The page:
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Here’s to New Beginnings!

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I made the recent (and for this social media mama, quite radical) decision to leave Facebook lately. Many of you readers found me over there originally… perhaps through a friend or my Happily Ticked Off page. Unfortunately, Facebook’s lull, pull and constant jabs of information and opinions became for me like tics – overwhelming, hard to decode and utterly exhausting.

Starting Over

Social media feels to me like how I used to view my son’s tics: Like everyone else knows the answer and I’m just an ignorant ass, fumbling along, trying to make sense of what is up and what is down. I was always spinning – never really present with Stink or my family because I was so busy just trying to hold on to the tornado of info that never touched down. Quite the opposite: I felt dizzy from the ride.

It wasn’t until I took the opposite approach and simplified that I found answers for my son and for me. Simplification meant less input from everyone and more input from a few trusted sources: God, my intuition, a few sites, a few good friends, and amazing naturopath.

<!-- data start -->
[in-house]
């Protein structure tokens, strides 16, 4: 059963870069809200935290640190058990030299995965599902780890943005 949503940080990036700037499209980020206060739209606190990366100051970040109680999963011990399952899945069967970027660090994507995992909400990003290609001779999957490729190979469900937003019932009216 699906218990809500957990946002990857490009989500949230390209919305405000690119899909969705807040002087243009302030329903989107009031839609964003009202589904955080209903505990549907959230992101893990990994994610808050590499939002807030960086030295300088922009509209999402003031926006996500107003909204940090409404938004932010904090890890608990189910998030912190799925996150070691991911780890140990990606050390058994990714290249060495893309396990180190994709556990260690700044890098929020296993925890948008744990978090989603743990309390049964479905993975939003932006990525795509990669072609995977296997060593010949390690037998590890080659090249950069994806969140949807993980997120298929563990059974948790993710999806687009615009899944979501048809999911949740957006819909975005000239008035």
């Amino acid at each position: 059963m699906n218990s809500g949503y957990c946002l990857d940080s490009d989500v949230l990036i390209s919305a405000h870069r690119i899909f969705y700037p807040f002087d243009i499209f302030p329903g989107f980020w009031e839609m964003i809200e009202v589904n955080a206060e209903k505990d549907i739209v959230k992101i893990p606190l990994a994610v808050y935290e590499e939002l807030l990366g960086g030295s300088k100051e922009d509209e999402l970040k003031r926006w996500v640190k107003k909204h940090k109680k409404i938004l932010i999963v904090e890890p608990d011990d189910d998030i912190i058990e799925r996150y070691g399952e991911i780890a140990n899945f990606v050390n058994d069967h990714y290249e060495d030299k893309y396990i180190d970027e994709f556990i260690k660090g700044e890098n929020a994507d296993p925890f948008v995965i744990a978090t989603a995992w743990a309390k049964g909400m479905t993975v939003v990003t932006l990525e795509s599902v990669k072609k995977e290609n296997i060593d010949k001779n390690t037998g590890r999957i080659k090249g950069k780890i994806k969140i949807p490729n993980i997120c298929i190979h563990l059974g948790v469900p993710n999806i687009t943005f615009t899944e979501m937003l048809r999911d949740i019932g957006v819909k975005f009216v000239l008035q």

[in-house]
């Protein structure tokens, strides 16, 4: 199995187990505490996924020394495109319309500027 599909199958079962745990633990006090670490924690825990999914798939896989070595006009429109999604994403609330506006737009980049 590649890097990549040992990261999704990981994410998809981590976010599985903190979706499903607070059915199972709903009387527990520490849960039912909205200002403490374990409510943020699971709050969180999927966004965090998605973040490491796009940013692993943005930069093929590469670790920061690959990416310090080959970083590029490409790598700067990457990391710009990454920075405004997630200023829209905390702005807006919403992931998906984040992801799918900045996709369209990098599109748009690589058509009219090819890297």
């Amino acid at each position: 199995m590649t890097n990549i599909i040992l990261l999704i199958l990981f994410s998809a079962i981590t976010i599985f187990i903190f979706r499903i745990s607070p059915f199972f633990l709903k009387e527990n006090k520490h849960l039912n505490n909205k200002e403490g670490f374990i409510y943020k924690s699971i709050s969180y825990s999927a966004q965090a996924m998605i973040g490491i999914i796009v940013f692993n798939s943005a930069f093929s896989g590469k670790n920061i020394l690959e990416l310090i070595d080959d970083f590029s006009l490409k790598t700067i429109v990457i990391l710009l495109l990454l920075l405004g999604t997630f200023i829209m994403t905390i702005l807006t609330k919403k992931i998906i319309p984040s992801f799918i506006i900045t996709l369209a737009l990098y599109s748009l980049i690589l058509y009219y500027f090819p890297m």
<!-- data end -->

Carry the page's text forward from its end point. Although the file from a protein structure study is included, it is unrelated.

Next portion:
I’m taking the same approach here. Either God is bigger than social media or he is not. Either my message is strong enough that people will seek me out or they will not. But at the end of the day, it doesn’t matter. If 25 of you find hope and healing from what I bring here, then my life has meaning.

A New Day

It’s Sunday. I’m off to church and then to a communications class with my husband. I need it. Just last night we had an almost brawl over how to handle my 15 year old man child’s non-ending vocals. Stink is still not on medication, and he gulped approximately 7000 times during our vacation. (Yes, I estimated. I suck.) I am tired of it and want to put the hammer down: CBD oil or I’m out! But… on the other hand… I have to admit he is content. Yesterday he had 4 boys and 2 girls over for 5 hours to play video games and the board game Apples to Apples. He’s ridiculously goofy and full of joy. Who am I to demand him to change?

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And so I go… off to my quiet space… to let God know I don’t have all the answers but perhaps he can love me anyway.

And as I sit there in the chapel, praying and leaning into the grace, I will lift up a prayer for you, too. That perhaps you don’t need to have all the answers but are so worthy of love anyway.

Until next time…

May God grant you the serenity to accept the tics you cannot change, the courage to change the tics you can, and the wisdom to know the difference.

My book is available on Amazon. Follow me on Twitter@AndreaFrazerWrites.